**Next message:**Rakesh Narpat Bhandari: "[OPE-L:4560] Re: Re: imperialism"**Previous message:**Allin Cottrell: "[OPE-L:4558] Re: imperialism"**In reply to:**Allin Cottrell: "[OPE-L:4557] Re: transformation"**Next in thread:**Allin Cottrell: "[OPE-L:4565] Re: Re: Re: transformation"**Reply:**Allin Cottrell: "[OPE-L:4565] Re: Re: Re: transformation"**Messages sorted by:**[ date ] [ thread ] [ subject ] [ author ]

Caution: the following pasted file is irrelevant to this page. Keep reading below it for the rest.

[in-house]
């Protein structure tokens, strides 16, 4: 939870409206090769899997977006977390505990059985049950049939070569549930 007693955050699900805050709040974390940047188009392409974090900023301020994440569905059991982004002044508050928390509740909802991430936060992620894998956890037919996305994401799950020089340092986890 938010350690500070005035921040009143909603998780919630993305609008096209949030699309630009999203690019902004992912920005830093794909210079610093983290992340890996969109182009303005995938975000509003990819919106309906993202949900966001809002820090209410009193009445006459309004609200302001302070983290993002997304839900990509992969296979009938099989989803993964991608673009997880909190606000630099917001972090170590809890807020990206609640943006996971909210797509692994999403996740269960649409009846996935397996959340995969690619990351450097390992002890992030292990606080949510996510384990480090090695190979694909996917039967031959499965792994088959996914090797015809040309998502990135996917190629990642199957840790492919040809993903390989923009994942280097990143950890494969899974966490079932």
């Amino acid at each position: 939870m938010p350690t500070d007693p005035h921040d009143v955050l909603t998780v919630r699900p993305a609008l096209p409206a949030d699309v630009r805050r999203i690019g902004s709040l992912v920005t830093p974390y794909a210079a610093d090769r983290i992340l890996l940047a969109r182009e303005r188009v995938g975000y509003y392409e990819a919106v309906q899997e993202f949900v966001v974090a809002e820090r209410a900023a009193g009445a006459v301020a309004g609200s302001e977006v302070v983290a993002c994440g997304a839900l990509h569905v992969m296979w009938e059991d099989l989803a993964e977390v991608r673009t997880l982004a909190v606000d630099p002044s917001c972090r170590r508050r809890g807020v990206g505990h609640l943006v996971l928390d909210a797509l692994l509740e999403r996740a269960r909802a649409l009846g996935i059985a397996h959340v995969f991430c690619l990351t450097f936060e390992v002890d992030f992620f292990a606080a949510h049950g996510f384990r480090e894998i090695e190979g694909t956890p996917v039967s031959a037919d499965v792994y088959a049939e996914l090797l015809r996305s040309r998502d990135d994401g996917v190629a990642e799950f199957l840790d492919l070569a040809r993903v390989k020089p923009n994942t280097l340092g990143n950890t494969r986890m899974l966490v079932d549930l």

Allin wrote in 4557: > > >I believe (subject to correction by Paul) that he and I share a >common view of the transformation issue. Namely, that Marx's >analysis is incomplete (the inputs not being transformed) and >that once it is completed Marx's "two equalities" don't hold in >general, but that this is not a very big deal since the rate of >profit is not equalized and market prices are as close to values >as to prices of production. The first equality states that total price is determined by the product of total value and the monetary expression of labor value. Since we are not going to change either term in the transformation exercise, the first equality is also an invariance condition: since the the number of hours necessary to produce the aggregate output and the value of money are unchanged in the transformation, the sum of simple prices should be set to equal to the sum of prices of production. Winternitz was correct that this proposition is obviously in the spirit of the Marxian system. The second equality states that the sum of surplus value determines the (maximum) sum of capitalists' profits. I argue that the second equality is indeed maintained if one uses Marx's definition of surplus value; however, not only do I argue that both equalities are not invariance conditions, I argue that it is grossly antithetical to Marxian theory to hold the sum of surplus value or profit invariant in a complete transformation exercise in which total price is held constant while cost price is modified on the basis of the transformation of the inputs. Allin makes no contact with my argument. Imre Lakatos defines the concept (I believe) of proof generated definitions. I could say that it is perfectly acceptable to choose definitions which preserve theorems. That is, in order to preserve the "second equality" or theorem that the sum of surplus vaue determines the sum of individual capitalists' profits, I could choose my iteration-generated definition of surplus value as total price minus cost price. But I am not going to say this because I did not choose a definition of surplus value so that theorem of the the determination of the sum of profit by the sum of surplus value would be preserved in a complete transformation. The definition of surplus value which I use derives from Marx's acceptance of Ricardo's critique of Smith's adding up theory of price. Allin seems not to have recognized this. > >By the way, Rakesh's new view seems to me substantively >indistinguishable from Bortkiewicz/Sweezy. There's nothing in >the B/S approach that _necessitates_ holding total profit = >total surplus value rather than total value = total price, as >Rakesh prefers. So hold total price = total value in the >transformation. Then, in general, total profit diverges from >total surplus value (as determined in the "original" table). >Rakesh seems to accept this result; he just wants to gloss it >differently from B/S, by saying that "total surplus value" >changes in the course of the transformation. You defined surplus value as total value or price minus the value of the inputs. On the basis of textual support which included your own putatively uncorrupted quotation, I define surplus value as total value or price minus cost price (dM= M' minus M). You suggested that Marx only held to the latter when he had assumed that the inputs sold at prices determined by value. Given your definition, surplus value and cost price cannot remain resolved, antagonistic components of total value but rather become (at least partially) independently determined magnitudes. You have glossed over my criticism. Ricardo allowed for the possibility of the price of wage goods rising due not only to their increased value as greater outlays of labor are needed for agricultural produce with the increasing cultivation of inferior lands but also to rising ground rent payments. Now as long as we are assuming that total value and the value of money remain constant, you would allow surplus value to be diminished only by the rise in the value of wage goods, not the rise in ground rent as well. To this only partially diminished surplus value you would then add on the increased cost price. So if we stick to your definition of surplus value--total value minus the value of the inputs--the sum of your (only partially modified) surplus value and (raised) cost price would in this case no longer be the total price, as determined as the product of the value of the output and the monetary expression of labor value both of which we are assuming to be constant. You are led to break the labor theory of value here. If we have price determined by your sum, then a rise in cost alone has not lead to diminished surplus value alone but rather to partially higher prices. That is, your definition leads you to accept Smith's adding up theory of price. This is grossly antithetical to Marx's theory. Your definition of surplus value cannot be accepted as Marx's. Moreover, your textual support is weak. However, once we accept the definition of surplus as total value or price minus cost price, it becomes obvious that any modification of cost price--whether it results from the rising value of the inputs or increased ground rent or the transformation of the inputs--implies an inverse change in the mass of surplus value as long as we are taking the value of the output and the value of money to be fixed magnitudes (which is exactly what Sweezy inititally did before he decided it was too mathematically complicated a problem). Once we accept the challenge of transforming the inputs in terms of a vector of equilibrium prices--which I am only doing for the purposes of argument--we have a more complicated problem at hand than B-S-M realized. The problem now is to have the mass of surplus value modified in inverse direction to the modification of cost price consequent upon the transormation of the inputs while at the same time having the sum of Dept profits determined by this (modified) mass of surplus value. If this can be done, then the second equality can be preserved. The first equality is already given by stipulation. This also means that there is no way to reduce the set of equations to three with three unknowns, as Sweezy had hoped for the purposes of mathematical tractability. I am happy to find however that the four equations which I propose are happily neither over- nor under-determined. Yours, Rakesh